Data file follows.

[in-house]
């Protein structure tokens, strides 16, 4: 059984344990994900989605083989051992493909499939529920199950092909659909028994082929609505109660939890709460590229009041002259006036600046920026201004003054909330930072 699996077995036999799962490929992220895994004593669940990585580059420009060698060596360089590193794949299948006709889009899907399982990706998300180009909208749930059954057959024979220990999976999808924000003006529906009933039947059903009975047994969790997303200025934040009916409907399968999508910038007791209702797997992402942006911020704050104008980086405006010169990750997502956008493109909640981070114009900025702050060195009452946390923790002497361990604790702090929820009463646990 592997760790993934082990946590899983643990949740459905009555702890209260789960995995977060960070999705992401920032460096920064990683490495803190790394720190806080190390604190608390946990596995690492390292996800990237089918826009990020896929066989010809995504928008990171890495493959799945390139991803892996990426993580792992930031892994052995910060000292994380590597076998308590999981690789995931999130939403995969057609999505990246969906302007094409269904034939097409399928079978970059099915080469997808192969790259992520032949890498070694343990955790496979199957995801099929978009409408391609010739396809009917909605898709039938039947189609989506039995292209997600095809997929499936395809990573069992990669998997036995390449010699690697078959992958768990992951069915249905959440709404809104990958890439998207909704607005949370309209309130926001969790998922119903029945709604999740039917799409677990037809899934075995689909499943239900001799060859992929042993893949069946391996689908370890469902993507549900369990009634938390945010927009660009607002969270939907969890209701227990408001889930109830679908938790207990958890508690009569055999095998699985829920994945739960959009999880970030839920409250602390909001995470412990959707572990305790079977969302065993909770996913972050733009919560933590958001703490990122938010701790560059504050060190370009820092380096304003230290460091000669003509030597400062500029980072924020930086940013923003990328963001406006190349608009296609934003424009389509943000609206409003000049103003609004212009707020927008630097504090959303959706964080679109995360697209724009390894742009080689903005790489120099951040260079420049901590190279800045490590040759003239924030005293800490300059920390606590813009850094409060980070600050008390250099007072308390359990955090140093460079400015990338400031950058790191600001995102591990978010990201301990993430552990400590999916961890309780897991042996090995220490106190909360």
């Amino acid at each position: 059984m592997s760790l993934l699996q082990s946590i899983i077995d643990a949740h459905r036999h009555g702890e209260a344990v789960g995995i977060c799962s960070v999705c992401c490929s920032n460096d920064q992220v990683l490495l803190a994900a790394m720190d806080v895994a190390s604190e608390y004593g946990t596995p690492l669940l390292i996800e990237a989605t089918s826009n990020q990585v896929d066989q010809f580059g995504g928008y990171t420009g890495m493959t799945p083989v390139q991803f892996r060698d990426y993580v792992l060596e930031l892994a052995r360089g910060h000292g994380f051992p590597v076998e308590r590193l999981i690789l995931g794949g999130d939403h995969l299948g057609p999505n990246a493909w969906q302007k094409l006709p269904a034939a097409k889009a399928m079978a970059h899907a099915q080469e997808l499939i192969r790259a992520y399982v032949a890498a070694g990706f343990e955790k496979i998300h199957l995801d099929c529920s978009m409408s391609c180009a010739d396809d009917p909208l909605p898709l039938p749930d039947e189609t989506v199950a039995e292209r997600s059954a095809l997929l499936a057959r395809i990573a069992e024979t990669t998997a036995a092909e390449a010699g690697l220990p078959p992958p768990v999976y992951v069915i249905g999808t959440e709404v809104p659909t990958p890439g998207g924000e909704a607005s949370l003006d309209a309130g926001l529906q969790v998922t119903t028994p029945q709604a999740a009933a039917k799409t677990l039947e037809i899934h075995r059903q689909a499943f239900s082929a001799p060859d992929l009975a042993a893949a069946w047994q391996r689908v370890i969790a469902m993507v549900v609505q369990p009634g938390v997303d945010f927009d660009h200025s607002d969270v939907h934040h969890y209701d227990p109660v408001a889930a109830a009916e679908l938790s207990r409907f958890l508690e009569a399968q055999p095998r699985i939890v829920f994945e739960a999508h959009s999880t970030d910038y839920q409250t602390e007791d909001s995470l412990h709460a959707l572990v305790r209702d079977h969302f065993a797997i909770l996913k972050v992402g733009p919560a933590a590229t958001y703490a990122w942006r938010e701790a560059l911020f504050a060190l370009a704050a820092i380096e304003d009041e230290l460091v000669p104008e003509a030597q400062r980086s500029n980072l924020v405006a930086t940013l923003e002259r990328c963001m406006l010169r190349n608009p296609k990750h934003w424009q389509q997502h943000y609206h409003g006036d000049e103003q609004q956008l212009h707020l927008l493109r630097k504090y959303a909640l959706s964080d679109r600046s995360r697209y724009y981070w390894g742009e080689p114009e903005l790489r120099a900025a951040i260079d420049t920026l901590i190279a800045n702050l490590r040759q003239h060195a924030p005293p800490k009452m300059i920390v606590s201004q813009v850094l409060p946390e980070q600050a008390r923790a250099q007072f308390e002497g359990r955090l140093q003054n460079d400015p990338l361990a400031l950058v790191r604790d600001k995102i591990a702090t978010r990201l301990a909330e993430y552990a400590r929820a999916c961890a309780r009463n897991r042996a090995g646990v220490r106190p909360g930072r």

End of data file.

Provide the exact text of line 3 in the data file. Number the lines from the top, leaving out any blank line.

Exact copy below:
């Amino acid at each position: 059984m592997s760790l993934l699996q082990s946590i899983i077995d643990a949740h459905r036999h009555g702890e209260a344990v789960g995995i977060c799962s960070v999705c992401c490929s920032n460096d920064q992220v990683l490495l803190a994900a790394m720190d806080v895994a190390s604190e608390y004593g946990t596995p690492l669940l390292i996800e990237a989605t089918s826009n990020q990585v896929d066989q010809f580059g995504g928008y990171t420009g890495m493959t799945p083989v390139q991803f892996r060698d990426y993580v792992l060596e930031l892994a052995r360089g910060h000292g994380f051992p590597v076998e308590r590193l999981i690789l995931g794949g999130d939403h995969l299948g057609p999505n990246a493909w969906q302007k094409l006709p269904a034939a097409k889009a399928m079978a970059h899907a099915q080469e997808l499939i192969r790259a992520y399982v032949a890498a070694g990706f343990e955790k496979i998300h199957l995801d099929c529920s978009m409408s391609c180009a010739d396809d009917p909208l909605p898709l039938p749930d039947e189609t989506v199950a039995e292209r997600s059954a095809l997929l499936a057959r395809i990573a069992e024979t990669t998997a036995a092909e390449a010699g690697l220990p078959p992958p768990v999976y992951v069915i249905g999808t959440e709404v809104p659909t990958p890439g998207g924000e909704a607005s949370l003006d309209a309130g926001l529906q969790v998922t119903t028994p029945q709604a999740a009933a039917k799409t677990l039947e037809i899934h075995r059903q689909a499943f239900s082929a001799p060859d992929l009975a042993a893949a069946w047994q391996r689908v370890i969790a469902m993507v549900v609505q369990p009634g938390v997303d945010f927009d660009h200025s607002d969270v939907h934040h969890y209701d227990p109660v408001a889930a109830a009916e679908l938790s207990r409907f958890l508690e009569a399968q055999p095998r699985i939890v829920f994945e739960a999508h959009s999880t970030d910038y839920q409250t602390e007791d909001s995470l412990h709460a959707l572990v305790r209702d079977h969302f065993a797997i909770l996913k972050v992402g733009p919560a933590a590229t958001y703490a990122w942006r938010e701790a560059l911020f504050a060190l370009a704050a820092i380096e304003d009041e230290l460091v000669p104008e003509a030597q400062r980086s500029n980072l924020v405006a930086t940013l923003e002259r990328c963001m406006l010169r190349n608009p296609k990750h934003w424009q389509q997502h943000y609206h409003g006036d000049e103003q609004q956008l212009h707020l927008l493109r630097k504090y959303a909640l959706s964080d679109r600046s995360r697209y724009y981070w390894g742009e080689p114009e903005l790489r120099a900025a951040i260079d420049t920026l901590i190279a800045n702050l490590r040759q003239h060195a924030p005293p800490k009452m300059i920390v606590s201004q813009v850094l409060p946390e980070q600050a008390r923790a250099q007072f308390e002497g359990r955090l140093q003054n460079d400015p990338l361990a400031l950058v790191r604790d600001k995102i591990a702090t978010r990201l301990a909330e993430y552990a400590r929820a999916c961890a309780r009463n897991r042996a090995g646990v220490r106190p909360g930072r």